Joe R. Lansdale’s Two-Dimensional Jonah Hex

Decoding DC – Part VI

By: Julian Munds

jonahhex2.1

Coming off of the Two Gun Mojo arc, I have got to say my respect for Lansdale’s interpretation of Jonah Hex is mixed.

On one hand, I love all his allusions to Spaghetti Westerns and the way he weaves American politics into stories makes this created environment compelling.

On the other hand, his characterizations are empty and stereotypical. Story often takes a back seat to a cool environment.

His Jonah Hex always feels extraordinarily simple. It’s not a character that can fill a full issue.

I know it is verbolten to read about the issues you are gonna review before you read them, but I just had to; I was not entirely sure where to go next after Two Gun Mojo.

My conclusion was to investigate the next Lansdale helmed arc; 1995‘s Riders of the Worm and Such.

In my research I came across lots of very negative opinions of this arc. Apparently many believe Joe R. Lansdale’s tenure at Vertigo, writing Hex, is the worst period in this scarred hero’s history.

Having read some of the earlier comics of the 70s, I can see why they say this.

Jonah Hex has a wonderfully complex past that mirrors the lost rebel storyline that so permeated mid-period westerns of the 60s and 70s, ala The Outlaw Josey

Do you see the similarity? I do.

Do you see the similarity? I do.

Wales.

Having lost his family to outlaws and, during that event, receiving the scar that disfigures his face Jonah has suffered countless episodes of horror. This has given him an unapproachable, almost distant, coolness. Not unlike the aloofness that Flash creates through his sense of humour.

One of the problems with this ‘aloofness without development’ is Jonah Hex now seems callous. There is no connection to the main character created.

Don’t get me wrong, aloofness should be Jonah’s middle name but not callousness.

Callousness wasn’t an immense problem inTwo Gun Mojo because there was more meat to the story, but here in the premiere issue of a far lesser arc, it really becomes off-putting.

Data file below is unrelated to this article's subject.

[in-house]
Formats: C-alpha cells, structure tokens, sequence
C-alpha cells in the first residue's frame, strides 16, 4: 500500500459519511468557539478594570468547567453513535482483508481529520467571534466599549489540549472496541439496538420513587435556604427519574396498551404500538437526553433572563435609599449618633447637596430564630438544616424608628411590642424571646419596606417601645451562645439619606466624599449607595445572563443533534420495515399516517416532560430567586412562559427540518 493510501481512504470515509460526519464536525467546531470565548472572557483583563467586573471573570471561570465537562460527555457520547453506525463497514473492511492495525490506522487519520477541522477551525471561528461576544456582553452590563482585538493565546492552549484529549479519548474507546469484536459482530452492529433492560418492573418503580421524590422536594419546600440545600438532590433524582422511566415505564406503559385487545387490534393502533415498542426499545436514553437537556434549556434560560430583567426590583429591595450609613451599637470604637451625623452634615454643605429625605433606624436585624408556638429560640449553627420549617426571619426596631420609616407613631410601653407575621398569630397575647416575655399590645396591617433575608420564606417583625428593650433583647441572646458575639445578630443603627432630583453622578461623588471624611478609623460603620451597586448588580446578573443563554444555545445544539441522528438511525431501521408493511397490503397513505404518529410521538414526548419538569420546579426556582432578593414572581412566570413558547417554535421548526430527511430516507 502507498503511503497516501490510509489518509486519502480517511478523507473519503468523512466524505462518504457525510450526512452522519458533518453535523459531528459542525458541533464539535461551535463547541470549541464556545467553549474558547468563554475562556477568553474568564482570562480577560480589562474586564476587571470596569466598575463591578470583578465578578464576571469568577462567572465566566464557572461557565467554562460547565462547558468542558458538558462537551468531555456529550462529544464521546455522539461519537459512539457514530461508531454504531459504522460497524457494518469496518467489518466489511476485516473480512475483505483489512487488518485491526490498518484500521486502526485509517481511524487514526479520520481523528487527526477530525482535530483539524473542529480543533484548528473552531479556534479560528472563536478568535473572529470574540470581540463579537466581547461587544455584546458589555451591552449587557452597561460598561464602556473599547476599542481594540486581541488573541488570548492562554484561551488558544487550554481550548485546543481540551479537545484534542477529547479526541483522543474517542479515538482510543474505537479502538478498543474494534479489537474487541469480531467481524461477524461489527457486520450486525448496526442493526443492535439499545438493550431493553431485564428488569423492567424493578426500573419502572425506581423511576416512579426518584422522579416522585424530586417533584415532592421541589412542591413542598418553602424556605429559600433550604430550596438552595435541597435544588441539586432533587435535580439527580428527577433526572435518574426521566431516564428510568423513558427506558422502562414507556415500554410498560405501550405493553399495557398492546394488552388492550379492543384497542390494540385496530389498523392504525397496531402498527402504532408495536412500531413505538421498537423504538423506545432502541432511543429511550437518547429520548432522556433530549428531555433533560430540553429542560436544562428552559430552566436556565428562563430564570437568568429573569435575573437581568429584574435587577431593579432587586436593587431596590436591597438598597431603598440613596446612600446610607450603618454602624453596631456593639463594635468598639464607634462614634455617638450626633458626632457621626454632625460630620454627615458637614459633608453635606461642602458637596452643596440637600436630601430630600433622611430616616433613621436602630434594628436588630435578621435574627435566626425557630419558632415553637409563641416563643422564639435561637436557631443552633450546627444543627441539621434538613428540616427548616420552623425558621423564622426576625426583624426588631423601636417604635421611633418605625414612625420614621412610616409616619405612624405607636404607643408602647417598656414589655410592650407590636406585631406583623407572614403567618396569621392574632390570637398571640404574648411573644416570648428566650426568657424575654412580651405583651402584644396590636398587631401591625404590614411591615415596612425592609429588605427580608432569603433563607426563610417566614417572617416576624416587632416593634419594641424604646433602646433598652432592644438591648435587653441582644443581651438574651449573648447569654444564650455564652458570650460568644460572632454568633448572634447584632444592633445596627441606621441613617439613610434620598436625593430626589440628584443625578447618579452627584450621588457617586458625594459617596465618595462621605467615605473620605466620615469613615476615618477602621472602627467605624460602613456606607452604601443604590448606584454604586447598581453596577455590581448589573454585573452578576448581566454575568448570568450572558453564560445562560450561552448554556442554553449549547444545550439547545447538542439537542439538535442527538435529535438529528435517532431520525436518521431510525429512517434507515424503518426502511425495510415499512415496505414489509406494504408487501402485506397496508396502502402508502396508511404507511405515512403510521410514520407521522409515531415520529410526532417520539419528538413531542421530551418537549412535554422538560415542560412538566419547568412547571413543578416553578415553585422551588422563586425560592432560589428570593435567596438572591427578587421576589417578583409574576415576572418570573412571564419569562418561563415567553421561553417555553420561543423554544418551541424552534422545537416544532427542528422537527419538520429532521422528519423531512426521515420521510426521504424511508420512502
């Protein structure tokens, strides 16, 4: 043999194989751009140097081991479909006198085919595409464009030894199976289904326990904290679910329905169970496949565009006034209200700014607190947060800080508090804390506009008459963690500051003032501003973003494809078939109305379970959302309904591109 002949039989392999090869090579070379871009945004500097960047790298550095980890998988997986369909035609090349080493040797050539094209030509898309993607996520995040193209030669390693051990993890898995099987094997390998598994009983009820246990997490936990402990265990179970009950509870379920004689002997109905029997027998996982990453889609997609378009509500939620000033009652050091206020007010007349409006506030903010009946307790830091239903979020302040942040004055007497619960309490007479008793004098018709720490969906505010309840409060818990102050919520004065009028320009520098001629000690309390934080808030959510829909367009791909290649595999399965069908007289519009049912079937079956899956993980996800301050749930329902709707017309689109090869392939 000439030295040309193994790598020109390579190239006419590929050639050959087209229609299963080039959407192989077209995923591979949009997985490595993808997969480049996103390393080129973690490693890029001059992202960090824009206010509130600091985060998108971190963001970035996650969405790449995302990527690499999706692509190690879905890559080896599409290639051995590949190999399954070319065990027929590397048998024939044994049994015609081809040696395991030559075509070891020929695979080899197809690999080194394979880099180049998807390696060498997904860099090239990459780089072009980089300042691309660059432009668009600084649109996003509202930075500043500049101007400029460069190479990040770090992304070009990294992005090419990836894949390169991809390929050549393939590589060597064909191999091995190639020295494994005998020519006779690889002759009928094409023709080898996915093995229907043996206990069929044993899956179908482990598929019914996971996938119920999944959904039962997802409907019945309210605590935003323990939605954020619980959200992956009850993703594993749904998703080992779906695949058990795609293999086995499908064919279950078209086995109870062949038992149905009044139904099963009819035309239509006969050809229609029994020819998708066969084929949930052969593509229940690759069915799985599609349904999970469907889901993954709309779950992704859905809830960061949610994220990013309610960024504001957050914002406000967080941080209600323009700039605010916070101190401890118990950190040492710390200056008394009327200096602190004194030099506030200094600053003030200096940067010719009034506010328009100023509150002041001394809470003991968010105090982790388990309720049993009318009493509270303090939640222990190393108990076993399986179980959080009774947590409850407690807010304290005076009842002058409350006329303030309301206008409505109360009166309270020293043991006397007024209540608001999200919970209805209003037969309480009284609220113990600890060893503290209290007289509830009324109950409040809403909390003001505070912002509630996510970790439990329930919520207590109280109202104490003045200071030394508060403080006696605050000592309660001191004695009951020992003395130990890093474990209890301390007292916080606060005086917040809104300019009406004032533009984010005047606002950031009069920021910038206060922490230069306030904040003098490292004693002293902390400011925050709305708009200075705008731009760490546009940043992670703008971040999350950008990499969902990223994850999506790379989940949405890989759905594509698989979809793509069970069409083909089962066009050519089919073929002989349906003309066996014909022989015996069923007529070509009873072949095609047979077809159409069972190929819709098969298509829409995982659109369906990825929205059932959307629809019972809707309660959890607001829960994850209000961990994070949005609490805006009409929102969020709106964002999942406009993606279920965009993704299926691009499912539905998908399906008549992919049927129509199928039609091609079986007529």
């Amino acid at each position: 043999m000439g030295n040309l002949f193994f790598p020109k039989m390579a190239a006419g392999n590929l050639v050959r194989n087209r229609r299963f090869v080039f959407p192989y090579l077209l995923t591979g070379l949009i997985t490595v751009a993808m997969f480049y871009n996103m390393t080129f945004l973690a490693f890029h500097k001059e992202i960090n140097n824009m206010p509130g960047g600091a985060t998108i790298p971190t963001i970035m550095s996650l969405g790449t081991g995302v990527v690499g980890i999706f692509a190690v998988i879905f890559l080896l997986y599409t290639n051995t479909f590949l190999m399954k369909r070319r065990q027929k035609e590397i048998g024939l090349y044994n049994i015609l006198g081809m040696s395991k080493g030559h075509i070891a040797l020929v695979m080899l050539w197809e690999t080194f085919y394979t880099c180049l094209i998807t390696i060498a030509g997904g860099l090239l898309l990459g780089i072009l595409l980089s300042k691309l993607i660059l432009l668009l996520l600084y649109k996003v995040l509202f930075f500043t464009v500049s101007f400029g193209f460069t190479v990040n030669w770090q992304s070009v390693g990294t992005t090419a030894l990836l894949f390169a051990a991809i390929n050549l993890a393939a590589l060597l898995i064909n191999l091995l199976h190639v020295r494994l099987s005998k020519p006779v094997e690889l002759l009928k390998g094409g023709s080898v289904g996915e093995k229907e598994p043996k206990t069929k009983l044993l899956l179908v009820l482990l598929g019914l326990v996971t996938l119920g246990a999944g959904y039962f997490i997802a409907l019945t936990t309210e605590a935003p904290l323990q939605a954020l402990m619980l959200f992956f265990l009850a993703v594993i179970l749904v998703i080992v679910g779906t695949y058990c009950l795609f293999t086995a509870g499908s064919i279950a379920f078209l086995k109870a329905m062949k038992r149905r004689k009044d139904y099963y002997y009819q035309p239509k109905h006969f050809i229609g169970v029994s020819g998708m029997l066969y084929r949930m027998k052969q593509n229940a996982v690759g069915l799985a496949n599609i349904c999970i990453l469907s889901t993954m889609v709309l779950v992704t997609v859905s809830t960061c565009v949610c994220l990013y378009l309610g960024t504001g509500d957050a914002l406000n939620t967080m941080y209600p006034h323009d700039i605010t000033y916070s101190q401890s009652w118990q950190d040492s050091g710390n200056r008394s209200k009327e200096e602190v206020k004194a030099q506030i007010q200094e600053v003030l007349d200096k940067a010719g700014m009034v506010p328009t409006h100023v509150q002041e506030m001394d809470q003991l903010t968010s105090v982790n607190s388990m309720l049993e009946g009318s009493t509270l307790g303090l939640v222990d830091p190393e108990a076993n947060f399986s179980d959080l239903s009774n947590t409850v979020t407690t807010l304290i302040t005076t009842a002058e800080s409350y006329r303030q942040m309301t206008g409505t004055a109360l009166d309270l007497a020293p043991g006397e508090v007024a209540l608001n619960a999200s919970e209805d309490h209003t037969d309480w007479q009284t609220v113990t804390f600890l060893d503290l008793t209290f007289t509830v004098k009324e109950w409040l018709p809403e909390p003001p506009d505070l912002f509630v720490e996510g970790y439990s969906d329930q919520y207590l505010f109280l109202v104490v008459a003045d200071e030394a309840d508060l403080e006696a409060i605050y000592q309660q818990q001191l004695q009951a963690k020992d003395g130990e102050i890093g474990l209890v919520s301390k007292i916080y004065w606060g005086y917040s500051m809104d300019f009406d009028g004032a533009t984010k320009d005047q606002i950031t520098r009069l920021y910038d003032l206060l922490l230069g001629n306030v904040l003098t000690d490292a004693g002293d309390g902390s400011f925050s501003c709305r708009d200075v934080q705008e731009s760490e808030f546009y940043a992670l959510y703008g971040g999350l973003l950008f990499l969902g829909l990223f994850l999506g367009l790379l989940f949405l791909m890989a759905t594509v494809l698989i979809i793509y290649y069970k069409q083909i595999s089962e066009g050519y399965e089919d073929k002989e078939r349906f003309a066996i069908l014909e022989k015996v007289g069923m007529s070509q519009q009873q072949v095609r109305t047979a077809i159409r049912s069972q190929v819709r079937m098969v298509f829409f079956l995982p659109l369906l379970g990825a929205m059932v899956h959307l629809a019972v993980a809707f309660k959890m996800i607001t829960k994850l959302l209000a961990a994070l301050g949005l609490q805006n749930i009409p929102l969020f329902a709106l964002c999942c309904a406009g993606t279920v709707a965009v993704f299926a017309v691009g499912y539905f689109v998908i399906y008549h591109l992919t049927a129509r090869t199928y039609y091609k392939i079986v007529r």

Story requires suspense. It’s what makes us continue to flip over pages.

If the hero feels no fear from the threat of the antagonist then there is no reason to get involved with a story. There is no reason to flip those pages.

For example: we find Jonah, at the top, blasting away a bounty hunter clad in armour, who clearly has an edge on him physically and defensively.

Yet, Jonah doesn’t even bat an eye. Even when he gets shot.

He just cracks jokes.

Now, I am not asking for a mental break down, but too much levity conveys that Jonah feels no threat. Without a shred of stakes of any sort; the comic degenerates into a well drawn guignol show.

Some of the one liners are hilarious but if Jonah speaks nothing but them, and he does for at least the first half of the issue, there is no character.

After this episode with the Tin bounty hunter, Jonah passes out from his wounds and is picked up by a rag tag group of marauding cowpokes.

The next pages are full of more terrible tacky riffing between Hex and these roustabouts.

I am now twenty pages in and I am still not sure why I am reading this story. Nothing has happened.

Out of nowhere tentacles reach up from the dusty ground and the cowpokes must battle this menace.

Once again the art is fantastic and the battle is enjoyable, but after Jonah is so clearly defeated, he just cracks a joke and that is the end of issue.

The ending is a half assed attempt at a cliffhanger which suffers from a lack of sufficient tension buildup.  This is a narrative problem.

I understand that because of Jonah’s history, and also the tropes that define this genre, fear is not something that is embraced. But that doesn’t explain the gross cliche aloofness. Everything exists without reason.

There is no reason for the existence of these characters.

There is a story in motion but not really one I care about.

I sincerely doubt that Lansdale is wry enough to be making a comment about the role of fear in Jonah Hex.

I rather think the writers were not able to create any stakes worth reading because maybe…. I don’t know: ineptitude?

Greenness?

Lack of understanding of how comics work?

Lack of direction?

Something else?

Drugs?

I do hope this title  gets better.

Story I Read:Chapter One: No Rest For The Wicked And The Good Don’t Need Any” (Jonah Hex: Riders of the Worm and Such #1 Mar 1995)

Rating: 0 out of 5

Pros: Timothy Truman, Sam Glanzman and Sam Parson’s art is deep and gritty.

Cons: Absolutely no stakes. A story so poorly written that not even a nod to H.P. Lovecraft can save it.

Preceding Review: Chapter 5: Showdown” (Jonah Hex: Two Gun Mojo #5 Dec 1993)

Upcoming Review:Chapter 2: Wilde’s West” (Jonah Hex: Riders of the Worm and Such #2 Apr. 1995)

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About Julian Munds

I possess a degree in Theatre and Drama from the University of Toronto. I own my own theatre company called Snobbish Theatre. We focus our work on new versions of classics.

Posted on December 21, 2013, in DC, Jonah Hex and tagged , , , , , , , . Bookmark the permalink. 9 Comments.

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